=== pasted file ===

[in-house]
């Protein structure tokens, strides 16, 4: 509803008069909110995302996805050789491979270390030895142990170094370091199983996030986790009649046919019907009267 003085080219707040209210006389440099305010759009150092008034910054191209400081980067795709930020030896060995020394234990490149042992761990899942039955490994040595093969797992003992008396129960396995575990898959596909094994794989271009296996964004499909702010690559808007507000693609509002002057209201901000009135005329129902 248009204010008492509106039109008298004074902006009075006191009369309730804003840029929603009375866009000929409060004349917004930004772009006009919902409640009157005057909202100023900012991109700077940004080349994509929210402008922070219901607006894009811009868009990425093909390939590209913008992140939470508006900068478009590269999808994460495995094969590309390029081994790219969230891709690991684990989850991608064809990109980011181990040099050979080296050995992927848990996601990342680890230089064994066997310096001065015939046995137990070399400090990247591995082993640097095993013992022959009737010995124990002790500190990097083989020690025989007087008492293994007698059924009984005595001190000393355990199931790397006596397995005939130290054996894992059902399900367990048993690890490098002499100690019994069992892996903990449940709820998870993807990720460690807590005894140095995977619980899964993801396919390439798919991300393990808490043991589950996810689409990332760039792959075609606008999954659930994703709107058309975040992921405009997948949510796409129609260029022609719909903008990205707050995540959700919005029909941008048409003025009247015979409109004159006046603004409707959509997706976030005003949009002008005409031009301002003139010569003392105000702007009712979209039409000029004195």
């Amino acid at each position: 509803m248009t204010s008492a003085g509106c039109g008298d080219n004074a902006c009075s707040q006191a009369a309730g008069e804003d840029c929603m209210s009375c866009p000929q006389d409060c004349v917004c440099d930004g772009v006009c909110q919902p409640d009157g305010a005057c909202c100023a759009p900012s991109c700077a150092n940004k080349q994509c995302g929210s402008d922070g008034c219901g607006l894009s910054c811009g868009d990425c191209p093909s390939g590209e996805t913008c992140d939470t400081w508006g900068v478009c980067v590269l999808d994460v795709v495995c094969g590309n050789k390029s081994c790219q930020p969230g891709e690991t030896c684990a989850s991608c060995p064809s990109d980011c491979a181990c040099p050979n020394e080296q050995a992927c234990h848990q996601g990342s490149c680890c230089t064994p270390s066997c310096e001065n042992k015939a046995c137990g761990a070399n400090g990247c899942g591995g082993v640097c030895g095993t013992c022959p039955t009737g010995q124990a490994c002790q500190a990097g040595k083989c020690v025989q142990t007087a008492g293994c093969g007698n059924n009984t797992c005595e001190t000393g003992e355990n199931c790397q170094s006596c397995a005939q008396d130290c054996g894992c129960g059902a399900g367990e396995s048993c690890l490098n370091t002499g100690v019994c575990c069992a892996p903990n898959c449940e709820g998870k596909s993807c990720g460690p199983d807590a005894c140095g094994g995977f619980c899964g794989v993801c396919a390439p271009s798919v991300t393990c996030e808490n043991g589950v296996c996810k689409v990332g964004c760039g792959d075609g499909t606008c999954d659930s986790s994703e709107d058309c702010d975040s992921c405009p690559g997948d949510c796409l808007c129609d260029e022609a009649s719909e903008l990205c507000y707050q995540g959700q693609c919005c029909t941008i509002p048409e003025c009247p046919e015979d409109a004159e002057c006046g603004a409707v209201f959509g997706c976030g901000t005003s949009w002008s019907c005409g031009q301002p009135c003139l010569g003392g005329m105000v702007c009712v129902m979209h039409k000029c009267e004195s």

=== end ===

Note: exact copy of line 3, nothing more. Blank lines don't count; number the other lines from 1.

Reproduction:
């Amino acid at each position: 509803m248009t204010s008492a003085g509106c039109g008298d080219n004074a902006c009075s707040q006191a009369a309730g008069e804003d840029c929603m209210s009375c866009p000929q006389d409060c004349v917004c440099d930004g772009v006009c909110q919902p409640d009157g305010a005057c909202c100023a759009p900012s991109c700077a150092n940004k080349q994509c995302g929210s402008d922070g008034c219901g607006l894009s910054c811009g868009d990425c191209p093909s390939g590209e996805t913008c992140d939470t400081w508006g900068v478009c980067v590269l999808d994460v795709v495995c094969g590309n050789k390029s081994c790219q930020p969230g891709e690991t030896c684990a989850s991608c060995p064809s990109d980011c491979a181990c040099p050979n020394e080296q050995a992927c234990h848990q996601g990342s490149c680890c230089t064994p270390s066997c310096e001065n042992k015939a046995c137990g761990a070399n400090g990247c899942g591995g082993v640097c030895g095993t013992c022959p039955t009737g010995q124990a490994c002790q500190a990097g040595k083989c020690v025989q142990t007087a008492g293994c093969g007698n059924n009984t797992c005595e001190t000393g003992e355990n199931c790397q170094s006596c397995a005939q008396d130290c054996g894992c129960g059902a399900g367990e396995s048993c690890l490098n370091t002499g100690v019994c575990c069992a892996p903990n898959c449940e709820g998870k596909s993807c990720g460690p199983d807590a005894c140095g094994g995977f619980c899964g794989v993801c396919a390439p271009s798919v991300t393990c996030e808490n043991g589950v296996c996810k689409v990332g964004c760039g792959d075609g499909t606008c999954d659930s986790s994703e709107d058309c702010d975040s992921c405009p690559g997948d949510c796409l808007c129609d260029e022609a009649s719909e903008l990205c507000y707050q995540g959700q693609c919005c029909t941008i509002p048409e003025c009247p046919e015979d409109a004159e002057c006046g603004a409707v209201f959509g997706c976030g901000t005003s949009w002008s019907c005409g031009q301002p009135c003139l010569g003392g005329m105000v702007c009712v129902m979209h039409k000029c009267e004195s």